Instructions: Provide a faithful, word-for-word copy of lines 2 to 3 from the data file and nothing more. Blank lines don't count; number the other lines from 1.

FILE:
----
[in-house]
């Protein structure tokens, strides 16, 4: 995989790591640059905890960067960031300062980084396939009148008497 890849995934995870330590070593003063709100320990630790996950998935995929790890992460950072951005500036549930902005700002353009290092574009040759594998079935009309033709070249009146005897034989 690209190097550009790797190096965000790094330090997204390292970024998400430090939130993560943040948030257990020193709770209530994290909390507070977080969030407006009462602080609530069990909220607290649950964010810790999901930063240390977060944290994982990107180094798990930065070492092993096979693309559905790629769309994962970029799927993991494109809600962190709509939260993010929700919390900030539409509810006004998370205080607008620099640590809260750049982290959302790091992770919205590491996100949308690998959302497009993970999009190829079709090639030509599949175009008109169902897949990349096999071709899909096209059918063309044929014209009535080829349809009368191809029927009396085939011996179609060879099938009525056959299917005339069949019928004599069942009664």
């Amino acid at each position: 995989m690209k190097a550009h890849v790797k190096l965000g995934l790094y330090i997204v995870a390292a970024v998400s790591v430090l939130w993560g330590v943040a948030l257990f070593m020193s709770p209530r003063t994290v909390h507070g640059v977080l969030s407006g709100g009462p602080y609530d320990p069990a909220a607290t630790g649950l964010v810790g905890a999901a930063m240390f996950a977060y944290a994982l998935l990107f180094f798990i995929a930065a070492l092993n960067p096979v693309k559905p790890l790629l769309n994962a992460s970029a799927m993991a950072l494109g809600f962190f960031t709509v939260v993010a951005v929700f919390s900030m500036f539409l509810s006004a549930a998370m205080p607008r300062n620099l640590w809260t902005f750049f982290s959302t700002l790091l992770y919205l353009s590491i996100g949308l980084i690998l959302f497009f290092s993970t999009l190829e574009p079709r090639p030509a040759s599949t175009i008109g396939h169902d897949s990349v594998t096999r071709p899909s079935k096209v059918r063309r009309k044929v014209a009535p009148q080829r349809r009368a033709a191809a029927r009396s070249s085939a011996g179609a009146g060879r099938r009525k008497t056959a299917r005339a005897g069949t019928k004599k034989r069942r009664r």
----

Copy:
């Protein structure tokens, strides 16, 4: 995989790591640059905890960067960031300062980084396939009148008497 890849995934995870330590070593003063709100320990630790996950998935995929790890992460950072951005500036549930902005700002353009290092574009040759594998079935009309033709070249009146005897034989 690209190097550009790797190096965000790094330090997204390292970024998400430090939130993560943040948030257990020193709770209530994290909390507070977080969030407006009462602080609530069990909220607290649950964010810790999901930063240390977060944290994982990107180094798990930065070492092993096979693309559905790629769309994962970029799927993991494109809600962190709509939260993010929700919390900030539409509810006004998370205080607008620099640590809260750049982290959302790091992770919205590491996100949308690998959302497009993970999009190829079709090639030509599949175009008109169902897949990349096999071709899909096209059918063309044929014209009535080829349809009368191809029927009396085939011996179609060879099938009525056959299917005339069949019928004599069942009664």
């Amino acid at each position: 995989m690209k190097a550009h890849v790797k190096l965000g995934l790094y330090i997204v995870a390292a970024v998400s790591v430090l939130w993560g330590v943040a948030l257990f070593m020193s709770p209530r003063t994290v909390h507070g640059v977080l969030s407006g709100g009462p602080y609530d320990p069990a909220a607290t630790g649950l964010v810790g905890a999901a930063m240390f996950a977060y944290a994982l998935l990107f180094f798990i995929a930065a070492l092993n960067p096979v693309k559905p790890l790629l769309n994962a992460s970029a799927m993991a950072l494109g809600f962190f960031t709509v939260v993010a951005v929700f919390s900030m500036f539409l509810s006004a549930a998370m205080p607008r300062n620099l640590w809260t902005f750049f982290s959302t700002l790091l992770y919205l353009s590491i996100g949308l980084i690998l959302f497009f290092s993970t999009l190829e574009p079709r090639p030509a040759s599949t175009i008109g396939h169902d897949s990349v594998t096999r071709p899909s079935k096209v059918r063309r009309k044929v014209a009535p009148q080829r349809r009368a033709a191809a029927r009396s070249s085939a011996g179609a009146g060879r099938r009525k008497t056959a299917r005339a005897g069949t019928k004599k034989r069942r009664r």